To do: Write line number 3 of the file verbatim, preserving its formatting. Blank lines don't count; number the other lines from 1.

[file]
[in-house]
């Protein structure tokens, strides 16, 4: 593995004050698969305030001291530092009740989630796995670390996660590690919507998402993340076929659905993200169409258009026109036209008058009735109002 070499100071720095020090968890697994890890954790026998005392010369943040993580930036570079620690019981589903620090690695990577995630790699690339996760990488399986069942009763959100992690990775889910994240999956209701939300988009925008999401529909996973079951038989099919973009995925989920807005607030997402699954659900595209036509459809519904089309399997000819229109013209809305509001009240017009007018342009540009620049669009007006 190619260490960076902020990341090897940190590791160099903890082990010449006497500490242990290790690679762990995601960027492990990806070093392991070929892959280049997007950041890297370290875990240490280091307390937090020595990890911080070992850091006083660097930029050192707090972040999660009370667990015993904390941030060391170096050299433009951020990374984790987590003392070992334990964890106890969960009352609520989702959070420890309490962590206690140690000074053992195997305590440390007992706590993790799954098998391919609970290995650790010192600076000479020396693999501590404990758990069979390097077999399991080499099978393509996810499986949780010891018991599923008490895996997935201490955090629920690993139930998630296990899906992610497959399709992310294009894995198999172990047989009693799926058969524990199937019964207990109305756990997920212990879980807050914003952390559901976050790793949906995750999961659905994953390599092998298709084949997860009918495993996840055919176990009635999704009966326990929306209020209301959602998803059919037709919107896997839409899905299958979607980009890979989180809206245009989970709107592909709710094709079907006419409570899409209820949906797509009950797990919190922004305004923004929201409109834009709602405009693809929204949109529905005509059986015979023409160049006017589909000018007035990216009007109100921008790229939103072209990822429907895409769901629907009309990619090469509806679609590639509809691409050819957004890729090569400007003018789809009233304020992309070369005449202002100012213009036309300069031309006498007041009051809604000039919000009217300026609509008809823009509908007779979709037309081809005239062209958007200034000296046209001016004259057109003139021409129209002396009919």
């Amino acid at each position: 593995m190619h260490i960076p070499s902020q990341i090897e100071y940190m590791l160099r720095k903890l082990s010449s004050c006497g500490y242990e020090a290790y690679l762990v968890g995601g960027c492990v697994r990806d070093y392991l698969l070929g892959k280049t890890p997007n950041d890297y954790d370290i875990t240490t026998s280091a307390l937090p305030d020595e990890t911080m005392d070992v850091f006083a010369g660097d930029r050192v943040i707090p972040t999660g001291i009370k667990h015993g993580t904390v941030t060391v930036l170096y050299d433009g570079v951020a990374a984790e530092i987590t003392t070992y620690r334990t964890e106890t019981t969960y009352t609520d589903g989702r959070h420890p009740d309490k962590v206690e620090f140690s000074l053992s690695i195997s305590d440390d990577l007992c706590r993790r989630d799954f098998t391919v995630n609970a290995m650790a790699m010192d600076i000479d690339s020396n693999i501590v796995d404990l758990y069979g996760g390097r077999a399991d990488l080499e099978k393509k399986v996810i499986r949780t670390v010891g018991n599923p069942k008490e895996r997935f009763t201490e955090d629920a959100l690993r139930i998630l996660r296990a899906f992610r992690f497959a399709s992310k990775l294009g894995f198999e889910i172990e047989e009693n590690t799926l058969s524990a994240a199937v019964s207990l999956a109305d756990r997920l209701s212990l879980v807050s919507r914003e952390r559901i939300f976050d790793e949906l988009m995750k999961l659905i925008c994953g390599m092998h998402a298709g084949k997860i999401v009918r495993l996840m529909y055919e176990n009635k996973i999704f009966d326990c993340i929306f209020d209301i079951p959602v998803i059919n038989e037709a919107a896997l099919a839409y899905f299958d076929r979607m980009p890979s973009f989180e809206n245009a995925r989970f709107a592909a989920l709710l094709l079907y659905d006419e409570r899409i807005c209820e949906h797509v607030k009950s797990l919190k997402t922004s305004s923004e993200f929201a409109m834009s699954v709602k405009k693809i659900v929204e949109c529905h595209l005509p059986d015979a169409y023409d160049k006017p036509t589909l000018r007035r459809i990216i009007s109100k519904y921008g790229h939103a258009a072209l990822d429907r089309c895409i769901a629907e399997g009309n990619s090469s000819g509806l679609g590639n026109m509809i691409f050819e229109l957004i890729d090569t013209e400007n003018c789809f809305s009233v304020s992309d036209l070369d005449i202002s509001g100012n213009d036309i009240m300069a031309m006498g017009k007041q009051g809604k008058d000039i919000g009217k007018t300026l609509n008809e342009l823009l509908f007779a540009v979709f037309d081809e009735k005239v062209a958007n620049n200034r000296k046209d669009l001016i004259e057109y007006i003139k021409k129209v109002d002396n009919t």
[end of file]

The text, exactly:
């Amino acid at each position: 593995m190619h260490i960076p070499s902020q990341i090897e100071y940190m590791l160099r720095k903890l082990s010449s004050c006497g500490y242990e020090a290790y690679l762990v968890g995601g960027c492990v697994r990806d070093y392991l698969l070929g892959k280049t890890p997007n950041d890297y954790d370290i875990t240490t026998s280091a307390l937090p305030d020595e990890t911080m005392d070992v850091f006083a010369g660097d930029r050192v943040i707090p972040t999660g001291i009370k667990h015993g993580t904390v941030t060391v930036l170096y050299d433009g570079v951020a990374a984790e530092i987590t003392t070992y620690r334990t964890e106890t019981t969960y009352t609520d589903g989702r959070h420890p009740d309490k962590v206690e620090f140690s000074l053992s690695i195997s305590d440390d990577l007992c706590r993790r989630d799954f098998t391919v995630n609970a290995m650790a790699m010192d600076i000479d690339s020396n693999i501590v796995d404990l758990y069979g996760g390097r077999a399991d990488l080499e099978k393509k399986v996810i499986r949780t670390v010891g018991n599923p069942k008490e895996r997935f009763t201490e955090d629920a959100l690993r139930i998630l996660r296990a899906f992610r992690f497959a399709s992310k990775l294009g894995f198999e889910i172990e047989e009693n590690t799926l058969s524990a994240a199937v019964s207990l999956a109305d756990r997920l209701s212990l879980v807050s919507r914003e952390r559901i939300f976050d790793e949906l988009m995750k999961l659905i925008c994953g390599m092998h998402a298709g084949k997860i999401v009918r495993l996840m529909y055919e176990n009635k996973i999704f009966d326990c993340i929306f209020d209301i079951p959602v998803i059919n038989e037709a919107a896997l099919a839409y899905f299958d076929r979607m980009p890979s973009f989180e809206n245009a995925r989970f709107a592909a989920l709710l094709l079907y659905d006419e409570r899409i807005c209820e949906h797509v607030k009950s797990l919190k997402t922004s305004s923004e993200f929201a409109m834009s699954v709602k405009k693809i659900v929204e949109c529905h595209l005509p059986d015979a169409y023409d160049k006017p036509t589909l000018r007035r459809i990216i009007s109100k519904y921008g790229h939103a258009a072209l990822d429907r089309c895409i769901a629907e399997g009309n990619s090469s000819g509806l679609g590639n026109m509809i691409f050819e229109l957004i890729d090569t013209e400007n003018c789809f809305s009233v304020s992309d036209l070369d005449i202002s509001g100012n213009d036309i009240m300069a031309m006498g017009k007041q009051g809604k008058d000039i919000g009217k007018t300026l609509n008809e342009l823009l509908f007779a540009v979709f037309d081809e009735k005239v062209a958007n620049n200034r000296k046209d669009l001016i004259e057109y007006i003139k021409k129209v109002d002396n009919t």